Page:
After the violence of last week, you’d expect the show to be dealing with the aftermath of that. And they do, but not just yet.
Instead, we go all the way back to 1968, when Valerie Solanas (Lena Dunham) is a writer with dreams of something more. She’s written a play called–deep breath–Up Your Ass, which she’s given to Andy Warhol (Evan Peters) to produce. In real life and in the show, Warhol thinks the play is so pornographic that it’s an obvious police trap. He ends up losing the script. Or “losing” it, depending on how you see it. Anyway, in lieu of producing her work, he offers her appearances in Factory movies, which she accepts.
After writing her play, she wrote her most famous work, the SCUM Manifesto. The manifesto is a work that may be satirical that calls for the elimination of men, because they’ve ruined the world. SCUM itself was supposedly an acronym for the Society for Cutting Up Men, although Solanas would later say it was just a literary device and not a real organization.
However, for the purposes of tonight’s episode, it was a real organization. Beverly, Ivy, and Winter are approached by Bebe Babbit (Frances Conroy, thankfully out of The Mist now), who claims that she was Valerie’s lover back in the good ol’ SCUM days. Back when Valerie Solanas entered the Factory and shot Andy Warhol, who survived the murder attempt.
The remaining ladies of the clown cult are ripe and vulnerable now for a new influencer. After the attempt on Kai’s leg, he has recuperated. [Meanwhile, Meadow has been named as the shooter, while Ally remains in custody.] Kai won the city council seat and has assembled a coterie of new men around him. The men come from such far-flung locales as my beloved Birmingham, which really hurts. They’re all of a certain kind, a kind like Gary, and they’re unsurprisingly hostile to Beverly.
So this Bebe explains that the Warhol shooting was Valerie’s notification to the rest of SCUM that the revolution was on. So on December 20, 1968, they massed and killed Daniel Faraday and Betty Lou Jensen, a couple of crazy kids out on a lover’s lane. If those names sound familiar to you, that’s because they were the Zodiac Killer’s first confirmed victims. But Bebe claims SCUM was the Zodiac and they were “couple-busting,” killing men and the women unlucky enough to sleep with them. Everything was going according to their plan until the ciphers started being sent. It turns out one of the few male members of SCUM is sending the ciphers, because #notallmen, I guess. I hope this fictional character enjoyed his fake 15 minutes of fame before the Society for Cutting Up Men cut up that man.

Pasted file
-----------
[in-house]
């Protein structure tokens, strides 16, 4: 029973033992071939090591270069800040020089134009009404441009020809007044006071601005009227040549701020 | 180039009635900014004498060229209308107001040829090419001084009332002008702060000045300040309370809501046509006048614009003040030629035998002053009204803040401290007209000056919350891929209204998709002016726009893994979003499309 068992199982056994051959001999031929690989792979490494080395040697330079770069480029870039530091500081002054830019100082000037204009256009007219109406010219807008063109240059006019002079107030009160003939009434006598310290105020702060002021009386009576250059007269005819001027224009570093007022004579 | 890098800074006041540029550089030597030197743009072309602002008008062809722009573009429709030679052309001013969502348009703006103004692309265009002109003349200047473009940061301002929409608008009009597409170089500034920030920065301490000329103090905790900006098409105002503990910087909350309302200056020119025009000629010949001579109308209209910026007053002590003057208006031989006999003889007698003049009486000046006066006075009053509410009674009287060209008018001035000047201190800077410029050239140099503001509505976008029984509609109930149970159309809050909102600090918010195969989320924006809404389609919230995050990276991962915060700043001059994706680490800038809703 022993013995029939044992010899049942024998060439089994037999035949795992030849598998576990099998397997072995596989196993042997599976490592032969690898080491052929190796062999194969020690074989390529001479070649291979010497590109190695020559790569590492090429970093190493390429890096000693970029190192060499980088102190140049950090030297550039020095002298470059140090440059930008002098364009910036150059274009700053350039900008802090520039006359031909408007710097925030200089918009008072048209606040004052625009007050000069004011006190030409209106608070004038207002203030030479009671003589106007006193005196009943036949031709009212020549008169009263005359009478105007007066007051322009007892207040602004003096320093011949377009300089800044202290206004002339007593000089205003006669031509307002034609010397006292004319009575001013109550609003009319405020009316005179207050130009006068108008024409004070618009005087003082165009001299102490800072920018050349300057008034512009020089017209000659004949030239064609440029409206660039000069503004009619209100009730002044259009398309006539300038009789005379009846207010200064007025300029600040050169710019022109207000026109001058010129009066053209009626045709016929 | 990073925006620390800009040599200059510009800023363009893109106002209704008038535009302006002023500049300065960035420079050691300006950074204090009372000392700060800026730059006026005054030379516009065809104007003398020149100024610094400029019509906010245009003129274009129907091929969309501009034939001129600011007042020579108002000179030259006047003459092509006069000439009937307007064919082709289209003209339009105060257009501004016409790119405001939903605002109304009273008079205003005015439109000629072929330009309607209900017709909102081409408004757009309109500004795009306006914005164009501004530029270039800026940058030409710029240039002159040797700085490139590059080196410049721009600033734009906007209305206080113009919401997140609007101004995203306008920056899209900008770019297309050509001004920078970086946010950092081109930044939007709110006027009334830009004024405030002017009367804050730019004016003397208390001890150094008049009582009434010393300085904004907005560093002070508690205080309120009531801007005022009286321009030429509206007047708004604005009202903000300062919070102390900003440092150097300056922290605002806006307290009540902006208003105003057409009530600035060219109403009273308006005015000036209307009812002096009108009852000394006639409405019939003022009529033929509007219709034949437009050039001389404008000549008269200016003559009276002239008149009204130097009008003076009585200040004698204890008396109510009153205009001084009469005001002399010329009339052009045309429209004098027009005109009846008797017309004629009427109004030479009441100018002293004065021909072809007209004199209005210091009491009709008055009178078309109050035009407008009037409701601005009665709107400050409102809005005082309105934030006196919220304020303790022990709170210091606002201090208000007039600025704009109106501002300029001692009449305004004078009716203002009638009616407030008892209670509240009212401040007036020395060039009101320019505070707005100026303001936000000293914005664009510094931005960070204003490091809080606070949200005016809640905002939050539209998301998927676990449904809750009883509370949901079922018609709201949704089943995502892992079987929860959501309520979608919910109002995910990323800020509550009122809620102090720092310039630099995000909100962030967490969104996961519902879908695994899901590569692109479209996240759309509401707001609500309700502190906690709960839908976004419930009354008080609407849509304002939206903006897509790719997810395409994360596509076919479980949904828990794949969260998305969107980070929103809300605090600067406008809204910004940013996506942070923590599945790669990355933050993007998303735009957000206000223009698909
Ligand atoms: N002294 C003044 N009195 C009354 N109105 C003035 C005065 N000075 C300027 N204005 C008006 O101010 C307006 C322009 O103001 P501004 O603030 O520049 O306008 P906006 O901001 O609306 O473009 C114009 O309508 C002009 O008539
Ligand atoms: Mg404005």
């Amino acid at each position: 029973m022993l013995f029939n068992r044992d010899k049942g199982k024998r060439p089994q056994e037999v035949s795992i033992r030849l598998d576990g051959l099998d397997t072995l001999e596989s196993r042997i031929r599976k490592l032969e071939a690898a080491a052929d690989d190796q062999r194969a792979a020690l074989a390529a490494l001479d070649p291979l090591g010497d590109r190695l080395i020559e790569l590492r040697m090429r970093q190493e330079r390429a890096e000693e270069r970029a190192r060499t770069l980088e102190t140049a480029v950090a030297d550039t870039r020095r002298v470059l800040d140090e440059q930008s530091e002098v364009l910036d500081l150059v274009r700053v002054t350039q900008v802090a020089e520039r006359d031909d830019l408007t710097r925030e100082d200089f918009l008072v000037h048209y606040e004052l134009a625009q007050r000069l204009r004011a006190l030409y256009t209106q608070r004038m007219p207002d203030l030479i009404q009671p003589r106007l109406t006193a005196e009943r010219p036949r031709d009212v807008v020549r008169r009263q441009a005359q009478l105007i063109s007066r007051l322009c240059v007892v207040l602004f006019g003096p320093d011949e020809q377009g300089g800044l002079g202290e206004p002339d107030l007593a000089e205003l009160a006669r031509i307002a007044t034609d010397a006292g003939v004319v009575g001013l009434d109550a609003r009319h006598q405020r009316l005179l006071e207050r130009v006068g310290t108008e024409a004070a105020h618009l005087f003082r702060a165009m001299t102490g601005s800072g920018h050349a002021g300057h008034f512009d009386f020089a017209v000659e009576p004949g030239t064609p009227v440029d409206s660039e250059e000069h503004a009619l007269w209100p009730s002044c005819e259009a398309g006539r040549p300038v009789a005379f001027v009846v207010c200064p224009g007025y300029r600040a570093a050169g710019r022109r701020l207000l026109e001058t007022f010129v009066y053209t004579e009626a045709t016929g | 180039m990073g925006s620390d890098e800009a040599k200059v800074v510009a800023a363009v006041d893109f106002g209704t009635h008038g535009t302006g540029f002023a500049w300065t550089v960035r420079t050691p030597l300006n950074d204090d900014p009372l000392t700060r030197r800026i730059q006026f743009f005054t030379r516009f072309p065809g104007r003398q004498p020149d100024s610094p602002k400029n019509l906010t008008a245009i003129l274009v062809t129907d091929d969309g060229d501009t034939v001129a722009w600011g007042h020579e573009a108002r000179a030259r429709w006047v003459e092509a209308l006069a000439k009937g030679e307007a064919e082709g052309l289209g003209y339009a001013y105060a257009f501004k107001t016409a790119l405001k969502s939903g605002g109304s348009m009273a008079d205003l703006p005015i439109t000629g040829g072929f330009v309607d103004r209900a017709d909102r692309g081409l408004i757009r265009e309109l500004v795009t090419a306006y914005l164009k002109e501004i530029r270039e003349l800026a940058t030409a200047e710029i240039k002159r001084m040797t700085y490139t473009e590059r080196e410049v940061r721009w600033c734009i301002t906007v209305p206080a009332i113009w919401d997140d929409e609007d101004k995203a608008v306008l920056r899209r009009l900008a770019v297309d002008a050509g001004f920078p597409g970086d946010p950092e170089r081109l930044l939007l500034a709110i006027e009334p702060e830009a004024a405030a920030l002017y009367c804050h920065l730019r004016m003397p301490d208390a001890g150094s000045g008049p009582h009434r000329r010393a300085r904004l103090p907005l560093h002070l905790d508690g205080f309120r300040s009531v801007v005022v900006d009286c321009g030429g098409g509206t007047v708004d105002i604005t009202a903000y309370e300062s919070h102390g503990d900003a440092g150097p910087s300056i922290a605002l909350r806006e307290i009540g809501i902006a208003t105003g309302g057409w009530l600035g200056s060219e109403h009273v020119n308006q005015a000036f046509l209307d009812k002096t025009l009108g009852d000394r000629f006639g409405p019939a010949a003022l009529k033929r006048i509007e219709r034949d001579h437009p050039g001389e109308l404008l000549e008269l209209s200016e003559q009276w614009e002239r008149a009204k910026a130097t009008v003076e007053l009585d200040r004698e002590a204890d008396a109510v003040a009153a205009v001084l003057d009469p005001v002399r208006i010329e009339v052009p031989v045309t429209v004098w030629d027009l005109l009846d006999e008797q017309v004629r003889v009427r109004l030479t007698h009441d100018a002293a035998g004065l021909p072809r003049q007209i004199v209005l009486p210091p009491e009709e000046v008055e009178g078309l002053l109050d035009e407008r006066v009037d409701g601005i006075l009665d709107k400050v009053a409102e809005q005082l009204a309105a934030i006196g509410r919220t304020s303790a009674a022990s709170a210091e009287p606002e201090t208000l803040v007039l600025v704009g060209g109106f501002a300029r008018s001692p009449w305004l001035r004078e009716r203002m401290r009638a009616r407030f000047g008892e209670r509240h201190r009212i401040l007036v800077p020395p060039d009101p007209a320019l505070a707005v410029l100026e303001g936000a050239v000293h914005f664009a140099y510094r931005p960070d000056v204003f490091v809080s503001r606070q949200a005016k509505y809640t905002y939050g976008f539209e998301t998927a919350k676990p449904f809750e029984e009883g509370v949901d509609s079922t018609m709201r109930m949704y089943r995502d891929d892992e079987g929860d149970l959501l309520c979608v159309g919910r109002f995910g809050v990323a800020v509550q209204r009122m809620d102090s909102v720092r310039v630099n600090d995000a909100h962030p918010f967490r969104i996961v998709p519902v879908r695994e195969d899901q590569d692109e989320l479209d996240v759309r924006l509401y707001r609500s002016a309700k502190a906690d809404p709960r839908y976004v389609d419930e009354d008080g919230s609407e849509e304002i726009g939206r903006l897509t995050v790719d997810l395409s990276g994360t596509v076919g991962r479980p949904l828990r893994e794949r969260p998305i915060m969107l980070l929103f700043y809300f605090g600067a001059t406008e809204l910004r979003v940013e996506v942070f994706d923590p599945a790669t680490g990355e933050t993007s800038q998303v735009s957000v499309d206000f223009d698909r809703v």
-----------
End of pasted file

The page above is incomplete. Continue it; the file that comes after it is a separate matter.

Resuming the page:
It’s hard to tell what about this story is inspiring to the women, since it ends with an increasingly disheveled Valerie descending into madness and being taunted by a hallucination of Andy Warhol, who tells her that shooting him will be the only thing for which she’s remembered. Nevertheless, they’re moved to strike.
But you always have to figure that Kai knows, because Kai is an excellent student of human behavior. That’s why he’s been such a successful cult leader. So when he asks about the SCUM Manifesto that he’s found in Winter’s things, you might hold your breath as Winter gives a (not-very-convincing) answer. And when he starts bandying about names for the manifesto he’d like to write and comes up with MLWB (Men Lead, Women Bleed), you might see the trap. He gives Winter a quick out, by telling her it was Harrison’s idea.
And that’s how Harrison ends up at The Butchery, lured there by the women under the false pretense of a party for Kai. They want to know, among other things, what exactly happened to Meadow and wtf is up with that name? He claims that he didn’t come up with the name, but they don’t believe him, of course. So they (mostly Ivy) butcher him. At The Butchery. When in Rome…
After scattering his body parts, an all too chipper Beverly reports live from the scene where they were discovered. Kai’s watching at home, but if the women think they’ve thrown him off his game, they’ve misunderstood the one they were playing. Because then it’s revealed that Bebe is watching with him. They’ve been in cahoots the whole time. Cool?
7/10 – This was perhaps the weakest episode of the season so far. The flashback scenes really dragged. And it seemed like a mostly pointless diversion to raise the idea of (part of) Kai’s cult straying from his path, only to have them end up in the same place, even if they don’t know that yet.